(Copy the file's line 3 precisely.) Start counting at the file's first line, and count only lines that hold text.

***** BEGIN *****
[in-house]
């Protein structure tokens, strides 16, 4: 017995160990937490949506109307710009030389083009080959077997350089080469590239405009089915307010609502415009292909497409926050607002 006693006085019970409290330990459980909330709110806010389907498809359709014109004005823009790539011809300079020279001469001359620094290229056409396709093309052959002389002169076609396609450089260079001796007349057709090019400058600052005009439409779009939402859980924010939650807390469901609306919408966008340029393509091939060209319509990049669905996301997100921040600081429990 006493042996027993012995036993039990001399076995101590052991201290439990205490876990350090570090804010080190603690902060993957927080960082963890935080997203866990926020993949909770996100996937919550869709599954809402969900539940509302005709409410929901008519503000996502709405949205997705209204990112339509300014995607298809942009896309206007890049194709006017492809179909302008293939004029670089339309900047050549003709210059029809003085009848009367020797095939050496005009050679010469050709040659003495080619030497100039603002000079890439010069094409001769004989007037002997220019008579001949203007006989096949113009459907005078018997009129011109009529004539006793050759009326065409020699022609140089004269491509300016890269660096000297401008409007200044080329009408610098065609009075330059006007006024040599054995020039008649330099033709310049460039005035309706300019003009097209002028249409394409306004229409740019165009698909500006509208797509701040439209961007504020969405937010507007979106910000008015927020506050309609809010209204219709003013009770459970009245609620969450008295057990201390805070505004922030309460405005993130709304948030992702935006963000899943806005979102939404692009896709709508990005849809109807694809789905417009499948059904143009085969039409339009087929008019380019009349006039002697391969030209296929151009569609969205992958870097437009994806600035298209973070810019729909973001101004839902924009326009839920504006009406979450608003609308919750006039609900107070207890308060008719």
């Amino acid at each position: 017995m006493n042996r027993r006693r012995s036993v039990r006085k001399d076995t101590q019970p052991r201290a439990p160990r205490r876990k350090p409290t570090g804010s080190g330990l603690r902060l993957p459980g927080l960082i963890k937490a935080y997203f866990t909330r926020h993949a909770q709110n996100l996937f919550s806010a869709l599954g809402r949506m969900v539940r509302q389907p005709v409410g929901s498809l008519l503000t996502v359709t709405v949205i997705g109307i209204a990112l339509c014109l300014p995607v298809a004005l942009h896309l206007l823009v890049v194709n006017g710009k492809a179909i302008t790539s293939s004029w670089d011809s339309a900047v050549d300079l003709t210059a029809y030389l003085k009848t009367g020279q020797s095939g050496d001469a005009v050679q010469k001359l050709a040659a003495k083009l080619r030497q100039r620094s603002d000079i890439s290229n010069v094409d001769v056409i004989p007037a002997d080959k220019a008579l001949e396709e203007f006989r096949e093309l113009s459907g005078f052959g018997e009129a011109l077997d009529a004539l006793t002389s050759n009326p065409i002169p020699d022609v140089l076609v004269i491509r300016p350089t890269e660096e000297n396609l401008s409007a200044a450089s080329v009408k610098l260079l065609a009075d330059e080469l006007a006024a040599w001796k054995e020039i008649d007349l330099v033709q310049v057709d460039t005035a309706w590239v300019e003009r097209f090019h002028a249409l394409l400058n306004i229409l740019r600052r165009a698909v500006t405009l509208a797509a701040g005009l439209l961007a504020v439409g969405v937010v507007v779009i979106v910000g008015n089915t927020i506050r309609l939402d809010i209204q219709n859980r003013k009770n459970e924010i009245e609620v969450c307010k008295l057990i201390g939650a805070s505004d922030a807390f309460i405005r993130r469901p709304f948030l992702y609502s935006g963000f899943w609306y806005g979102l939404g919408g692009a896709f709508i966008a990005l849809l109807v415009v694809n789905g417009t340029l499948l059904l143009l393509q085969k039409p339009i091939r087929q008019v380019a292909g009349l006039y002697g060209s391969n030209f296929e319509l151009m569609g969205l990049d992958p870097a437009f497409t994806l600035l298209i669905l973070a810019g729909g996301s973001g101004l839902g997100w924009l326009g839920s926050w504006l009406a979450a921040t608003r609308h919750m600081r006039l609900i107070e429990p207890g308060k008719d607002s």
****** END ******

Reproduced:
């Amino acid at each position: 017995m006493n042996r027993r006693r012995s036993v039990r006085k001399d076995t101590q019970p052991r201290a439990p160990r205490r876990k350090p409290t570090g804010s080190g330990l603690r902060l993957p459980g927080l960082i963890k937490a935080y997203f866990t909330r926020h993949a909770q709110n996100l996937f919550s806010a869709l599954g809402r949506m969900v539940r509302q389907p005709v409410g929901s498809l008519l503000t996502v359709t709405v949205i997705g109307i209204a990112l339509c014109l300014p995607v298809a004005l942009h896309l206007l823009v890049v194709n006017g710009k492809a179909i302008t790539s293939s004029w670089d011809s339309a900047v050549d300079l003709t210059a029809y030389l003085k009848t009367g020279q020797s095939g050496d001469a005009v050679q010469k001359l050709a040659a003495k083009l080619r030497q100039r620094s603002d000079i890439s290229n010069v094409d001769v056409i004989p007037a002997d080959k220019a008579l001949e396709e203007f006989r096949e093309l113009s459907g005078f052959g018997e009129a011109l077997d009529a004539l006793t002389s050759n009326p065409i002169p020699d022609v140089l076609v004269i491509r300016p350089t890269e660096e000297n396609l401008s409007a200044a450089s080329v009408k610098l260079l065609a009075d330059e080469l006007a006024a040599w001796k054995e020039i008649d007349l330099v033709q310049v057709d460039t005035a309706w590239v300019e003009r097209f090019h002028a249409l394409l400058n306004i229409l740019r600052r165009a698909v500006t405009l509208a797509a701040g005009l439209l961007a504020v439409g969405v937010v507007v779009i979106v910000g008015n089915t927020i506050r309609l939402d809010i209204q219709n859980r003013k009770n459970e924010i009245e609620v969450c307010k008295l057990i201390g939650a805070s505004d922030a807390f309460i405005r993130r469901p709304f948030l992702y609502s935006g963000f899943w609306y806005g979102l939404g919408g692009a896709f709508i966008a990005l849809l109807v415009v694809n789905g417009t340029l499948l059904l143009l393509q085969k039409p339009i091939r087929q008019v380019a292909g009349l006039y002697g060209s391969n030209f296929e319509l151009m569609g969205l990049d992958p870097a437009f497409t994806l600035l298209i669905l973070a810019g729909g996301s973001g101004l839902g997100w924009l326009g839920s926050w504006l009406a979450a921040t608003r609308h919750m600081r006039l609900i107070e429990p207890g308060k008719d607002s």